The American Dental Association has put forth a list of standards on dental x-rays, and the Canadian Dental Association has since adopted these standards as well. According to these standards, panoramic x-rays should be taken roughly every 5-6 years, and more frequently in cases where abnormalities are found. The first of these panoramic x-rays are taken at approximately ages 6, 12 and 18. These are critical stages of tooth and jaw development and a panoramic x-ray can help to assess a patient for early interceptive orthodontics (age 6), orthodontic treatment (age 12), and for wisdom tooth assessment/extractions (age 18). After a person reaches adulthood, a panoramic x-ray is taken every 5-6 years to monitor bone level (assessing for gum disease), as well as monitoring for any potential developments of cysts or unusual growths.
Individual x-rays only show distinct portions of the teeth and jaw. To show all the teeth one would need up to 18 individual x-rays (our digital panoramic machine uses the same radiation as approximately 2 conventional x-rays, and costs less than 18 individual x-rays). This many x-rays show the teeth and bone level around the teeth fairly well, but can be hard to see the complete picture as it is like putting together a puzzle. Additionally, these x-rays do not show the entire jaw, the joints for the jaw, or a complete picture of the sinus cavities. These areas are susceptible to various defects and abnormalities, and can be of extreme importance for your continued dental care. The bottom jaw bone is also a common place to find metastatic cancer (cancer that has spread from another area). Without panoramic x-rays, these concerns can often be missed. And missing them can have serious implications on appropriate timely treatment.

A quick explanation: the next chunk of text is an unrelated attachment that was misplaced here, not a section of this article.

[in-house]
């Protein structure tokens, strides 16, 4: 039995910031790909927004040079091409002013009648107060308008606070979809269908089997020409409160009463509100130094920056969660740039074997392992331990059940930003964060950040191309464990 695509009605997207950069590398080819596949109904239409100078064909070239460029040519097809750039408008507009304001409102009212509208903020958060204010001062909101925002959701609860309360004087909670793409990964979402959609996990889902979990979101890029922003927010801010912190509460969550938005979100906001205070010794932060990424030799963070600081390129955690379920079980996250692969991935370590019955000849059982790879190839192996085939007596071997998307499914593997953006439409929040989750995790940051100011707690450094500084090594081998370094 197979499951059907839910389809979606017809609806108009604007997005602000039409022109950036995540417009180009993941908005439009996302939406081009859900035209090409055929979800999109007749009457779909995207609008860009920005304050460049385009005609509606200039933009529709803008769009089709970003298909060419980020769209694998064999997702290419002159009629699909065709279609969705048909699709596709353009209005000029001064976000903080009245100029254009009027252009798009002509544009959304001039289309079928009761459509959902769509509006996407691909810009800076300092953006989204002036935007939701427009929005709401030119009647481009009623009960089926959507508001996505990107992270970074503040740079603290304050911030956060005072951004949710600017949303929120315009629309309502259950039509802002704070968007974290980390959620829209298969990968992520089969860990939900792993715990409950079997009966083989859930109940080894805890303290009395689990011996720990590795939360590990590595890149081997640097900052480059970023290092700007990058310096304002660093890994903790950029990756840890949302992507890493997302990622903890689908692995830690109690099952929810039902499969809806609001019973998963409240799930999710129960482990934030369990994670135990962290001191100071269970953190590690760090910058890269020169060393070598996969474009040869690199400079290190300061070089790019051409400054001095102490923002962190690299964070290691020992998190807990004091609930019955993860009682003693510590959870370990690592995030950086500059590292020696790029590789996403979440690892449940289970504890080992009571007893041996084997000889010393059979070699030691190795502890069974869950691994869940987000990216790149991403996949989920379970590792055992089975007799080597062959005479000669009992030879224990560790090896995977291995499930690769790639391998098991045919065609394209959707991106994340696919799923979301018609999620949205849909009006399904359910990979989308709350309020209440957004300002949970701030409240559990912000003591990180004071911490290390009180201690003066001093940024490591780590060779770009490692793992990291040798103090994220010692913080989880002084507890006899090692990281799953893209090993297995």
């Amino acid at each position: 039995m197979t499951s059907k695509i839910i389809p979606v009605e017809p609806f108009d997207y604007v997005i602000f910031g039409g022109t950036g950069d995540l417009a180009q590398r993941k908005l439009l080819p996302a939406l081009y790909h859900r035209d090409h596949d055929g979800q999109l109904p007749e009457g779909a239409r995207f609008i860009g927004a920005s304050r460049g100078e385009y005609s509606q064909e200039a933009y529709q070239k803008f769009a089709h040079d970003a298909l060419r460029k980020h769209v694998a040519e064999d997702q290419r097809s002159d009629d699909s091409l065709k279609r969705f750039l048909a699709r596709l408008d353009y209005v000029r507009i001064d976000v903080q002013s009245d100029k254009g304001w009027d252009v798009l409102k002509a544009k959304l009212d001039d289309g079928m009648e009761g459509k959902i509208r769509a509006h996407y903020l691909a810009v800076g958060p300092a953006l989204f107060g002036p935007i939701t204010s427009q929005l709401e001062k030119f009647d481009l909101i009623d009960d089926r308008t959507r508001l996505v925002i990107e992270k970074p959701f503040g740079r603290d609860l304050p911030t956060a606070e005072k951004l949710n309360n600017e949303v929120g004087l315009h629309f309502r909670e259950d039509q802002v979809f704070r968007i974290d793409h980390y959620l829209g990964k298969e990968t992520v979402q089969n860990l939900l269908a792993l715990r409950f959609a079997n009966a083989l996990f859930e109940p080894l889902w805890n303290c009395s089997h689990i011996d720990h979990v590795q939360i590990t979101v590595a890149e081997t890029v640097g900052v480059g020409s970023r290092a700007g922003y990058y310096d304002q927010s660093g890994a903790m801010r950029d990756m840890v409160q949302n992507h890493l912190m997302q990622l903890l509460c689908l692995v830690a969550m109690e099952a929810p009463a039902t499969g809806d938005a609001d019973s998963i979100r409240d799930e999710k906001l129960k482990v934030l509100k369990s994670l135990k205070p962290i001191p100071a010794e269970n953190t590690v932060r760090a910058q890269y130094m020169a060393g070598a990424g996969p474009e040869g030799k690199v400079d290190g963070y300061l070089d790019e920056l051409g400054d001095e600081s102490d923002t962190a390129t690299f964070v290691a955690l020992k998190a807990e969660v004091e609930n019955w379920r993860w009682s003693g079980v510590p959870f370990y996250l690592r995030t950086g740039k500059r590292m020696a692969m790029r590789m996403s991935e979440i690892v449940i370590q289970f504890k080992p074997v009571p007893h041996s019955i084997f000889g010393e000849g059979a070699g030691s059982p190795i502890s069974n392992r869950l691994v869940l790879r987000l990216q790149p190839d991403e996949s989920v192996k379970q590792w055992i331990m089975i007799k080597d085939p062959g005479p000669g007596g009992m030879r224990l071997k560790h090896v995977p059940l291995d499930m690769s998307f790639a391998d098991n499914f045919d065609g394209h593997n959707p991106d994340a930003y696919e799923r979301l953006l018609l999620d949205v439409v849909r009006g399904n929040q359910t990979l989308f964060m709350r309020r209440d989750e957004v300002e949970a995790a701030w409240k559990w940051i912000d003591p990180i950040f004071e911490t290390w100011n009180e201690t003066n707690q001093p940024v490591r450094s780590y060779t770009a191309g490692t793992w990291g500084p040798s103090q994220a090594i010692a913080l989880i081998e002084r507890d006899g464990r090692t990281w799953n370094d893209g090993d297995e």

You can view some of these abnormal findings on our x-ray pathology page to learn more: http://www.myfamilydentist.ca/services/cleaning-and-prevention/oral-cancer-screening/x-ray-pathology/